We will now provide some examples as to the current definition of a dollar in pre-constitutional America. First, let us go back a bit in time, and then progress up to the writing of the Constitution, to better show the evolution of the term - a dollar.
An Act for Ascertaining the Rates of Foreign Coins in Her Majesty's Plantations in America, 1707, 6 Anne, ch 30, Section I.
In 1704, Queen Anne issued a proclamation declaring to the American Colonies that all foreign silver coins were to be "regulated, according to their weight and fineness" and compared to the standard of "the pieces of eight."
Next we have a letter from Thomas Jefferson, or a series of letters actually, which describe many aspects of the government soon to be put in place via the Constitution. The letter is dated April 1784.
NOTES ON THE ESTABLISHMENT OF A MONEY UNIT, AND OF A COINAGE FOR THE UNITED STATES.
In fixing the Unit of Money, these circumstances are of principal importance.
I. That it be of convenient size to be applied as a measure to the common money transactions of life.
II. That its parts and multiples be in an easy proportion to each other, so as to facilitate the money arithmetic.
III. That the Unit and its parts, or divisions, be so nearly of the value of some of the known coins , as that they may be of easy adoption for the people.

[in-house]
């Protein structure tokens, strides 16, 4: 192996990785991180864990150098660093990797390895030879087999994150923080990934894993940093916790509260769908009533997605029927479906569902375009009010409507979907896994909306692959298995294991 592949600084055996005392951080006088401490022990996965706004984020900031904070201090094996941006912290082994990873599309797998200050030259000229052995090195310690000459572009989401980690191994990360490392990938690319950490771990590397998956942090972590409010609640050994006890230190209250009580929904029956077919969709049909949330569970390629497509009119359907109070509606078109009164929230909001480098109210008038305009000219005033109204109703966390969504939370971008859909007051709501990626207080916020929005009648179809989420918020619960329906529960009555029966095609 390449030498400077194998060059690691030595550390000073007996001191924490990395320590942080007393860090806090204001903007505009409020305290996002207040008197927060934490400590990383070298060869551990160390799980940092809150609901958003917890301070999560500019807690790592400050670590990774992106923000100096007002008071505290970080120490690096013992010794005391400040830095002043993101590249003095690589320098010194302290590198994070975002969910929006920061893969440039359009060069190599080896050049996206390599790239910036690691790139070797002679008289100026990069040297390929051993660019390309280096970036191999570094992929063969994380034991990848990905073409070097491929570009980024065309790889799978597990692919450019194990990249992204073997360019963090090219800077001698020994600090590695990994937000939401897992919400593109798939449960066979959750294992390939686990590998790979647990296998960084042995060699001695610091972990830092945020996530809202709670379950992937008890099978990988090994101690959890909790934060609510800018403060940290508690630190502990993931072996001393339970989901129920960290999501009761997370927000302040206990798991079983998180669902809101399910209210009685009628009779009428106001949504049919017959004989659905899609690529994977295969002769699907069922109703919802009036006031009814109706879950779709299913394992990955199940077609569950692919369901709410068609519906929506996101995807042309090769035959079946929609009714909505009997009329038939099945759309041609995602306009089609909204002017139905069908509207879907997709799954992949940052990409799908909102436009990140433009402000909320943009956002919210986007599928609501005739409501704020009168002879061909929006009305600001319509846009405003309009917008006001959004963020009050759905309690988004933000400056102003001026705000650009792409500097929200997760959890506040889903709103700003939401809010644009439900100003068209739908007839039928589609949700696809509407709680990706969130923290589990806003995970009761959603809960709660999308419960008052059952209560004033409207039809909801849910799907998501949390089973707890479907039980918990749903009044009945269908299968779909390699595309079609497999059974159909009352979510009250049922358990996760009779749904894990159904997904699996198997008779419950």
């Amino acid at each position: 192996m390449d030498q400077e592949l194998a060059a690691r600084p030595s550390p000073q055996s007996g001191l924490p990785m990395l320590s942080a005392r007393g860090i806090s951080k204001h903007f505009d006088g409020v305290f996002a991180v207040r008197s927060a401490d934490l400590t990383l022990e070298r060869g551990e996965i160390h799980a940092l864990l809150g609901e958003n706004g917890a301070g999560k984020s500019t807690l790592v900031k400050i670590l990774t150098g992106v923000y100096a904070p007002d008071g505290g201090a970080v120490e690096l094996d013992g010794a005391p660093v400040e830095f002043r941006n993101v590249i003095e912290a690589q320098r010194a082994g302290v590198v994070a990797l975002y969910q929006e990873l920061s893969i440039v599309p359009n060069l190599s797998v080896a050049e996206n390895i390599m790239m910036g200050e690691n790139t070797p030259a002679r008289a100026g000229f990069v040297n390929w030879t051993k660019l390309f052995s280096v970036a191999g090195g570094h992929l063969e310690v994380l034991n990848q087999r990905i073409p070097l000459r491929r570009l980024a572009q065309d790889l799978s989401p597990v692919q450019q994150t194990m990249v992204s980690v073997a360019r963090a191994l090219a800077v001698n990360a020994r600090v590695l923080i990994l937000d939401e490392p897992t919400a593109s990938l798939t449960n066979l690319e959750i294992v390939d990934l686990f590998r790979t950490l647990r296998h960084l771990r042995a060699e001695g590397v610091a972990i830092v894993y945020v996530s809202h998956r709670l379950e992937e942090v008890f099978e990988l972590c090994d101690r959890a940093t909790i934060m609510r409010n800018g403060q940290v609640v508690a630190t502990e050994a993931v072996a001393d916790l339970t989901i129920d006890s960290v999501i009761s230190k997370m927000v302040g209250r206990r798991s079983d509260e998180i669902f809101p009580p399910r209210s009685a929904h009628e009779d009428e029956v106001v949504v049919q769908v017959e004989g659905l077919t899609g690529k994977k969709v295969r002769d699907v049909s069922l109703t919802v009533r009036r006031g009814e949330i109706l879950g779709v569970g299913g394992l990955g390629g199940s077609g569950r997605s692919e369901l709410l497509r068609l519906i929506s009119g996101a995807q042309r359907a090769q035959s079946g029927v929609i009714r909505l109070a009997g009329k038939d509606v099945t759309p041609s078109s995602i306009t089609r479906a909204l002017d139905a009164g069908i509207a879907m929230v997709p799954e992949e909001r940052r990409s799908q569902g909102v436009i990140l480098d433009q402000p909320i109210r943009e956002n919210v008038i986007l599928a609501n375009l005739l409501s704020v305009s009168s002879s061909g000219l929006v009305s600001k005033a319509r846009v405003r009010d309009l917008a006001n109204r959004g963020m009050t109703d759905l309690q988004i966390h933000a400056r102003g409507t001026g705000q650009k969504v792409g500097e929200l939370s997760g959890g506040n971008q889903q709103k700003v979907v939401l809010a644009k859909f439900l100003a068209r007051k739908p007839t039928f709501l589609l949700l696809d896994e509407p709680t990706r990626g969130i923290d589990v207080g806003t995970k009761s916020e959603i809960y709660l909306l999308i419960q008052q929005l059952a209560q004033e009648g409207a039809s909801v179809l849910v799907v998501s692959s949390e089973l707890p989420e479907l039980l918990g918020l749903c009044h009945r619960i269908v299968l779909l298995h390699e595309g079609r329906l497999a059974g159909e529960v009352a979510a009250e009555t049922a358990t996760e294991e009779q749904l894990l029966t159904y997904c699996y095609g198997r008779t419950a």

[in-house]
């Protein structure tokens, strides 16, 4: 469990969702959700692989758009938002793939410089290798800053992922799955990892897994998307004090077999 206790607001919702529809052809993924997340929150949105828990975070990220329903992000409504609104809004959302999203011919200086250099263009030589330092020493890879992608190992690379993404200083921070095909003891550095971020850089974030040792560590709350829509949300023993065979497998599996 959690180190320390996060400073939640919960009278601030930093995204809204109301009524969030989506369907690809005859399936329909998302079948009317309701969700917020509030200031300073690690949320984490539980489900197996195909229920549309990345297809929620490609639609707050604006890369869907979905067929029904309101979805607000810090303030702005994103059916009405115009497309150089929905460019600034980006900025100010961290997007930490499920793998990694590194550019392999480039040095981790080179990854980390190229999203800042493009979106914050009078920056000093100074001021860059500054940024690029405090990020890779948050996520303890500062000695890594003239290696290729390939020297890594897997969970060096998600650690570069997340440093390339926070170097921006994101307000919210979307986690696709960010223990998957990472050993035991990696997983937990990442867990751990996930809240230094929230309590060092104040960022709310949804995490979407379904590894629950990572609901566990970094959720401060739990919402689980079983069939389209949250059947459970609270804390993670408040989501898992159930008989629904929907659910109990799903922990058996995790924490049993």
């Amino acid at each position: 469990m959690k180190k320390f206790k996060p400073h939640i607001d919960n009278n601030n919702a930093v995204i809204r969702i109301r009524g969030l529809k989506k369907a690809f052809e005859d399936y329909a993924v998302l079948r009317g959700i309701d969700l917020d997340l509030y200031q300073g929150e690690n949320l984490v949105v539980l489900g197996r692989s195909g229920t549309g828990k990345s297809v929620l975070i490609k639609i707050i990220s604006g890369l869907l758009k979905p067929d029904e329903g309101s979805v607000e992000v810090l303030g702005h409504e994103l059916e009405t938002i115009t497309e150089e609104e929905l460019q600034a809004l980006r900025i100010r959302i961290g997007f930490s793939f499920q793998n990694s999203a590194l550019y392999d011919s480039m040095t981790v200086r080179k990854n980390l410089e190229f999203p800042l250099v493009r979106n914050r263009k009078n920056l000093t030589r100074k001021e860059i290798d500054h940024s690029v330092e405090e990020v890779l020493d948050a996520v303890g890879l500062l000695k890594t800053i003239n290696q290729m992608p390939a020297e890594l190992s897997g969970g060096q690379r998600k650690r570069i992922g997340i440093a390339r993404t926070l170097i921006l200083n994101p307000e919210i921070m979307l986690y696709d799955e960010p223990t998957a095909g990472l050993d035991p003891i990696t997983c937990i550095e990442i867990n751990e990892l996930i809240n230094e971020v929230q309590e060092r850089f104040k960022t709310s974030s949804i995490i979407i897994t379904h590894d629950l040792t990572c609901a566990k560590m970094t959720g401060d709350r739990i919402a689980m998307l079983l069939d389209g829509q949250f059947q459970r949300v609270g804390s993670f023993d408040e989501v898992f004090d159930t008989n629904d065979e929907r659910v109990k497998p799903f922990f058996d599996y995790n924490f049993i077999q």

The Spanish Dollar seems to fulfill all these conditions.
To prepare an Ordinance for establishing the Unit of Money within these States; for subdividing it; and for striking coins of gold, silver, and copper, on the following principles:
That the Money Unit of these States shall be equal in value to a Spanish milled dollar containing so much fine silver as the assay, before directed, shall show to be contained, on an average, in dollars of the several dates in circulation with us.
As can be seen from the dates of the above documents, this was the current state of affairs from 1704 to 1174 - just before the writing of the Constitution: about three-quarters of a century of pre-constitutional monetary history and usage. The letter from Jefferson was the immediate forerunner of the hard currency system of silver and gold coin of the Constitution.